Teaching the teachers: National survey of faculty development in departments of medicine of U.S. teaching hospitals

Jeanne M. Clark, Thomas K. Houston, Ken Kolodner, William T. Branch, Rachel B. Levine, David E. Kern

Research output: Contribution to journalReview articlepeer-review

68 Scopus citations


OBJECTIVE: To determine the prevalence, topics, methods, and intensity of ongoing faculty development (FD) in teaching skills. DESIGN: Mailed survey. PARTICIPANTS: Two hundred and seventy-seven of the 386 (72%) U.S. teaching hospitals with internal medicine residency programs. MEASUREMENTS: Prevalence and characteristics of ongoing FD. RESULTS: One hundred and eight teaching hospitals (39%) reported ongoing FD. Hospitals with a primary medical school affiliation (university hospitals) were more likely to have ongoing FD than nonuniversity hospitals. For nonuniverslty hospitals, funding from the Health Resources Services Administration and >50 house staff were associated with ongoing FD. For university hospitals, >100 department of medicine faculty was associated. Ongoing programs included a mean of 10.4 topics (standard deviation, 5.4). Most offered half-day workshops (80%), but 22% offered ≥1-month programs. Evaluations were predominantly limited to postcourse evaluations forms. Only 14% of the hospitals with ongoing FD (5% of all hospitals) had "advanced" programs, defined as offering ≥10 topics, lasting >2 days, and using ≥3 experiential teaching methods. These were significantly more likely to be university hospitals and to offer salary support and/or protected time to their FD instructors. Generalists and hospital-based faculty were more likely to receive training than subspecialist and community-based faulty. Factors facilitating participation in FD activities were supervisor attitudes, FD expertise, and institutional culture. CONCLUSIONS: A minority of U.S. teaching hospitals offer ongoing faculty development in teaching skills. Continued progress will likely require increased institutional commitment, improved evaluations, and adequate resources, particularly FD instructors and funding.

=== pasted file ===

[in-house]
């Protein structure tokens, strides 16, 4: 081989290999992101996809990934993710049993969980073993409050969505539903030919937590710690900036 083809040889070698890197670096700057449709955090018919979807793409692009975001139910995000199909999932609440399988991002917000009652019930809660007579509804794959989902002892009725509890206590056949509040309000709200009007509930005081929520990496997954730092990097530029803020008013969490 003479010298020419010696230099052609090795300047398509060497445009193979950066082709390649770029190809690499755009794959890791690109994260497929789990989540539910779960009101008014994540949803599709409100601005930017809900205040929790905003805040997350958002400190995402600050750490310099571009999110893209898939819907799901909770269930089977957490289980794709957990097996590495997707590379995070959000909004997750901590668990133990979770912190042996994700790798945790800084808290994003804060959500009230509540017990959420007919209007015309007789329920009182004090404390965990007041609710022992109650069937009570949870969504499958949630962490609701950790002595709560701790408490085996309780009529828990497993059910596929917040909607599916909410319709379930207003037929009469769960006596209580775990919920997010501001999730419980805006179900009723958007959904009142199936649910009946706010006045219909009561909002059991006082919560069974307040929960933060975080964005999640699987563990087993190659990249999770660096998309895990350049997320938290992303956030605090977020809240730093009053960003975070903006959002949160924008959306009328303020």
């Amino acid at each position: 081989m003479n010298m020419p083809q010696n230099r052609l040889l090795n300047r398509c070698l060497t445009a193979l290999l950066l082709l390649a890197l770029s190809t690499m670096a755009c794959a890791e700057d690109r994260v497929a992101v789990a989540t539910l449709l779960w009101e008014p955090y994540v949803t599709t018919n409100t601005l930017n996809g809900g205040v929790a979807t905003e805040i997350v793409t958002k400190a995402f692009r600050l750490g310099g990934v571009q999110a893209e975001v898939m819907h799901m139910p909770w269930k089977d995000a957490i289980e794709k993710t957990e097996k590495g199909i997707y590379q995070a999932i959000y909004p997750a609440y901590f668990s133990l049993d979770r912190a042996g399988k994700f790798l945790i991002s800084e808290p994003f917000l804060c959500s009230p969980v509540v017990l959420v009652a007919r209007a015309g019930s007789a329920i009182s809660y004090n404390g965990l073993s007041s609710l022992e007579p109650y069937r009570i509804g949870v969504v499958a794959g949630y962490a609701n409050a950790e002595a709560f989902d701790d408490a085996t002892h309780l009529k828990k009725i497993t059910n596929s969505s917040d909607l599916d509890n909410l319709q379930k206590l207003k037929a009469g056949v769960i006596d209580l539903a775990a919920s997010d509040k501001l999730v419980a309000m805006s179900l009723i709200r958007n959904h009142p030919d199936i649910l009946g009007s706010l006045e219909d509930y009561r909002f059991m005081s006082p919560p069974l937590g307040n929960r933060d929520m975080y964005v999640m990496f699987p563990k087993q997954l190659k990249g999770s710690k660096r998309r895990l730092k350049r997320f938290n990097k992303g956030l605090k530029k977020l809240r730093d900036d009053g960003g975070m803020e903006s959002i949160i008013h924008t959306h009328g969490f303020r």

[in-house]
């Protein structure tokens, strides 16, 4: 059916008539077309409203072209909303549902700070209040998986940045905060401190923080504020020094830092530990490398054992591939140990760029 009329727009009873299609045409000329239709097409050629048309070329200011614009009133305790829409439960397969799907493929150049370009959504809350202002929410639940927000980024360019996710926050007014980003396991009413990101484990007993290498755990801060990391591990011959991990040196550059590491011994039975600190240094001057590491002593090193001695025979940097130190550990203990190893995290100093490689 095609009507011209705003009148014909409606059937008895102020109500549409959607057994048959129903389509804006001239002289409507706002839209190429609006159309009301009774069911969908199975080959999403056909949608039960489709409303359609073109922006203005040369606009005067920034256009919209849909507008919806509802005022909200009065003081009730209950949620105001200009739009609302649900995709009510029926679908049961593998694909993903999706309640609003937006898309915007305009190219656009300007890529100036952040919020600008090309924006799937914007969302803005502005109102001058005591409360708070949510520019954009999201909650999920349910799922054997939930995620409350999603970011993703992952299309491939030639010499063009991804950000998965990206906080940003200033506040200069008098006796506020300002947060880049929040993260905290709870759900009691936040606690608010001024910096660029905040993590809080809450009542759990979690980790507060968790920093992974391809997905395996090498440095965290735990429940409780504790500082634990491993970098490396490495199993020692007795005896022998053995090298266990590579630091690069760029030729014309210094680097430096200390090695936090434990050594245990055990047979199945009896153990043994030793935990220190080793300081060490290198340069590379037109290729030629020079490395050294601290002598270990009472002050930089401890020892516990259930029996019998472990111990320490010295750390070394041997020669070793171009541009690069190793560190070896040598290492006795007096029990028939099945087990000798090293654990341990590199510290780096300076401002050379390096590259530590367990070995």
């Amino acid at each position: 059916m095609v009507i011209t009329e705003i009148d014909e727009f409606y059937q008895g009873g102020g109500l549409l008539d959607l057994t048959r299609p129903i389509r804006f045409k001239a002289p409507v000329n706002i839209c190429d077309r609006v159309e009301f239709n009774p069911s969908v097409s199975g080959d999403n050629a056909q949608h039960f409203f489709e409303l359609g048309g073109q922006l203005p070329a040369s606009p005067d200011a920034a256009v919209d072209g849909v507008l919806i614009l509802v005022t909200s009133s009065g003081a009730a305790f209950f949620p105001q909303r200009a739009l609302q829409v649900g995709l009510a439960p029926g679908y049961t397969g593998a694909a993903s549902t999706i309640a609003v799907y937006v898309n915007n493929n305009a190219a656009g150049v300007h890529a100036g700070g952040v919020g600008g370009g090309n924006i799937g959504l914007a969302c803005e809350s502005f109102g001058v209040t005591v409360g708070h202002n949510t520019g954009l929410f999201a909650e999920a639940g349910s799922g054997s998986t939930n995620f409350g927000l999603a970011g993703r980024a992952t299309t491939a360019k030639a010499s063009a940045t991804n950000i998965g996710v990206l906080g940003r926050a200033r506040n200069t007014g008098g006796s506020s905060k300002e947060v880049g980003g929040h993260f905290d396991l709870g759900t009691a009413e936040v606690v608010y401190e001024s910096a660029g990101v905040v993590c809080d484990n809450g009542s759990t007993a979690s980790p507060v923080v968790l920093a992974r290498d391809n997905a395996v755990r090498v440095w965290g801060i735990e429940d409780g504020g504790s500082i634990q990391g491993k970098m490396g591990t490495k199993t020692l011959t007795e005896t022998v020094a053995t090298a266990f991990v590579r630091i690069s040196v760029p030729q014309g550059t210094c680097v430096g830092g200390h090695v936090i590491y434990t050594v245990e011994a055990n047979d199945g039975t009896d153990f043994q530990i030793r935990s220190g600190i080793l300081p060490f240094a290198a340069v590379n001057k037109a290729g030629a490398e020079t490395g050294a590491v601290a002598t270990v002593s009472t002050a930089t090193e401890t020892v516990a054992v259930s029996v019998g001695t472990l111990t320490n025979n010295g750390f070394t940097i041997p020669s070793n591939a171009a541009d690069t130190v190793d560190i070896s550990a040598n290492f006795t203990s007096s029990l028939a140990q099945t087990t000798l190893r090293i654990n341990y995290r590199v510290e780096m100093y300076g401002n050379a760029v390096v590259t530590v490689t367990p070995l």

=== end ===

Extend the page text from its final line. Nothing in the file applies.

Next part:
Original languageEnglish (US)
Pages (from-to)205-214
Number of pages10
JournalJournal of general internal medicine
Issue number3
StatePublished - Mar 2004


  • Faculty development
  • Survey
  • Teaching skills

ASJC Scopus subject areas

  • Internal Medicine


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